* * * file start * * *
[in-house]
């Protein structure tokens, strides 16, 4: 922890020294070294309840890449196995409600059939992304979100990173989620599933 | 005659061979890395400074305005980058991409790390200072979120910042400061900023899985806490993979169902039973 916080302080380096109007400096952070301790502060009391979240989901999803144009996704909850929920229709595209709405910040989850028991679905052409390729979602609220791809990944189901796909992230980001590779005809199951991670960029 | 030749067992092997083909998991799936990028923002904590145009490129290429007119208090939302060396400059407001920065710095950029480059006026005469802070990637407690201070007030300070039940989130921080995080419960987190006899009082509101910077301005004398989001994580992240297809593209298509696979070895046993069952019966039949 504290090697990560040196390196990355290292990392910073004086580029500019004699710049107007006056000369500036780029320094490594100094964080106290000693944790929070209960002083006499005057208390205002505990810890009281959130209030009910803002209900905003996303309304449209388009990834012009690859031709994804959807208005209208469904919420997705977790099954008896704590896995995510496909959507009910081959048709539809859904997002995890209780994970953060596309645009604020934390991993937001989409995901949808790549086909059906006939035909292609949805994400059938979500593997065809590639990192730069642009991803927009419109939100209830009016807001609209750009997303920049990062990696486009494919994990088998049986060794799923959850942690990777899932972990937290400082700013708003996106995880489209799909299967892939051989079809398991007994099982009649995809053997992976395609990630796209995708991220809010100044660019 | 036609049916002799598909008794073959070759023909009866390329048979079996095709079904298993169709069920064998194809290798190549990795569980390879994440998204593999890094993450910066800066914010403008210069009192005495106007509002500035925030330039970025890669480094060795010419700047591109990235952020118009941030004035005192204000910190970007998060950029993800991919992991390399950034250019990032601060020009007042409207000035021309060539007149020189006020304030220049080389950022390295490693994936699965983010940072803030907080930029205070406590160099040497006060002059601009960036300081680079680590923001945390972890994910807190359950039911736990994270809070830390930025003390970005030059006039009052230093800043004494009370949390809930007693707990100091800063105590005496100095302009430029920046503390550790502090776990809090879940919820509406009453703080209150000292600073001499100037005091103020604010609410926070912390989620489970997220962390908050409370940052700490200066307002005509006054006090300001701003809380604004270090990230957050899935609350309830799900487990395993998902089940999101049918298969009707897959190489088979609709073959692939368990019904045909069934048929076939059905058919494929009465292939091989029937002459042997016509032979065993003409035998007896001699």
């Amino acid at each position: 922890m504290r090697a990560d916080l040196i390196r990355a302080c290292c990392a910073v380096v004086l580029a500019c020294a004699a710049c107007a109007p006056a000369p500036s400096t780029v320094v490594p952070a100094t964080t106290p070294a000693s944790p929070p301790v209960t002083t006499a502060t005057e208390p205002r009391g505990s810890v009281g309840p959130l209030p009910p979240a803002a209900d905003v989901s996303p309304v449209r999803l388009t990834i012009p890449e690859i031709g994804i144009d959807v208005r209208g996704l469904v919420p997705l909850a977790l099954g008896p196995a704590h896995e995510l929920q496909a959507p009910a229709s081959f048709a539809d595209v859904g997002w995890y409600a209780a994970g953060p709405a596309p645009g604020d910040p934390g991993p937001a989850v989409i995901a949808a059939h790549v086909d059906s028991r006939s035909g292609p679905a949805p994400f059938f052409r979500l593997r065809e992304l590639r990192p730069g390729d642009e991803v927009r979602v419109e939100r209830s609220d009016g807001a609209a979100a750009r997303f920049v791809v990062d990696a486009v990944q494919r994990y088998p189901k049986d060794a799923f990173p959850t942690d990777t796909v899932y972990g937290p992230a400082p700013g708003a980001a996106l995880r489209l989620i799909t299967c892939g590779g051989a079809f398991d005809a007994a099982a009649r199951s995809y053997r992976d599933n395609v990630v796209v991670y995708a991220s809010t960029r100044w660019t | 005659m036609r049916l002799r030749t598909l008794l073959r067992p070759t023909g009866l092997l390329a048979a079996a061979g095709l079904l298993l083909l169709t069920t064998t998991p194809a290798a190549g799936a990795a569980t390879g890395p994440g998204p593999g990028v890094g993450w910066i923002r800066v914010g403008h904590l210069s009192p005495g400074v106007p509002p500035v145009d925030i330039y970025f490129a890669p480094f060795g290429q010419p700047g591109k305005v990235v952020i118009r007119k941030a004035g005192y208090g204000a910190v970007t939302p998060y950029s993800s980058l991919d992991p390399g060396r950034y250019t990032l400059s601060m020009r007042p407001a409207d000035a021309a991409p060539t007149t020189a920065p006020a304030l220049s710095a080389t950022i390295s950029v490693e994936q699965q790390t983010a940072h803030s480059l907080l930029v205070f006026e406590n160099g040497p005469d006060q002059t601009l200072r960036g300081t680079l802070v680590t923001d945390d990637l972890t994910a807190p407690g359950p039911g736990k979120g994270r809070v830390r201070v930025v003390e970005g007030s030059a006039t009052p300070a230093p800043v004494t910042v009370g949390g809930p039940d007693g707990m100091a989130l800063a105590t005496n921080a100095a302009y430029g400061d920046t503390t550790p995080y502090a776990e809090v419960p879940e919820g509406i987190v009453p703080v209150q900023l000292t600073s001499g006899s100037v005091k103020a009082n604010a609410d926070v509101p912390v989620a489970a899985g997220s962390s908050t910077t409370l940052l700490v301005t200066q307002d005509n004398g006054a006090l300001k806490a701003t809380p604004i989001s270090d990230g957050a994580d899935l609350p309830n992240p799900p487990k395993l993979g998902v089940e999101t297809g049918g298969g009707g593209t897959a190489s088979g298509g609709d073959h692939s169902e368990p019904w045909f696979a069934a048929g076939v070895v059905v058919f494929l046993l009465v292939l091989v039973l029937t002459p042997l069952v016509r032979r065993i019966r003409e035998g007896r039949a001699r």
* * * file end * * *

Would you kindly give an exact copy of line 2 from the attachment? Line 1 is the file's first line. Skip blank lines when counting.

């Protein structure tokens, strides 16, 4: 922890020294070294309840890449196995409600059939992304979100990173989620599933 | 005659061979890395400074305005980058991409790390200072979120910042400061900023899985806490993979169902039973 916080302080380096109007400096952070301790502060009391979240989901999803144009996704909850929920229709595209709405910040989850028991679905052409390729979602609220791809990944189901796909992230980001590779005809199951991670960029 | 030749067992092997083909998991799936990028923002904590145009490129290429007119208090939302060396400059407001920065710095950029480059006026005469802070990637407690201070007030300070039940989130921080995080419960987190006899009082509101910077301005004398989001994580992240297809593209298509696979070895046993069952019966039949 504290090697990560040196390196990355290292990392910073004086580029500019004699710049107007006056000369500036780029320094490594100094964080106290000693944790929070209960002083006499005057208390205002505990810890009281959130209030009910803002209900905003996303309304449209388009990834012009690859031709994804959807208005209208469904919420997705977790099954008896704590896995995510496909959507009910081959048709539809859904997002995890209780994970953060596309645009604020934390991993937001989409995901949808790549086909059906006939035909292609949805994400059938979500593997065809590639990192730069642009991803927009419109939100209830009016807001609209750009997303920049990062990696486009494919994990088998049986060794799923959850942690990777899932972990937290400082700013708003996106995880489209799909299967892939051989079809398991007994099982009649995809053997992976395609990630796209995708991220809010100044660019 | 036609049916002799598909008794073959070759023909009866390329048979079996095709079904298993169709069920064998194809290798190549990795569980390879994440998204593999890094993450910066800066914010403008210069009192005495106007509002500035925030330039970025890669480094060795010419700047591109990235952020118009941030004035005192204000910190970007998060950029993800991919992991390399950034250019990032601060020009007042409207000035021309060539007149020189006020304030220049080389950022390295490693994936699965983010940072803030907080930029205070406590160099040497006060002059601009960036300081680079680590923001945390972890994910807190359950039911736990994270809070830390930025003390970005030059006039009052230093800043004494009370949390809930007693707990100091800063105590005496100095302009430029920046503390550790502090776990809090879940919820509406009453703080209150000292600073001499100037005091103020604010609410926070912390989620489970997220962390908050409370940052700490200066307002005509006054006090300001701003809380604004270090990230957050899935609350309830799900487990395993998902089940999101049918298969009707897959190489088979609709073959692939368990019904045909069934048929076939059905058919494929009465292939091989029937002459042997016509032979065993003409035998007896001699």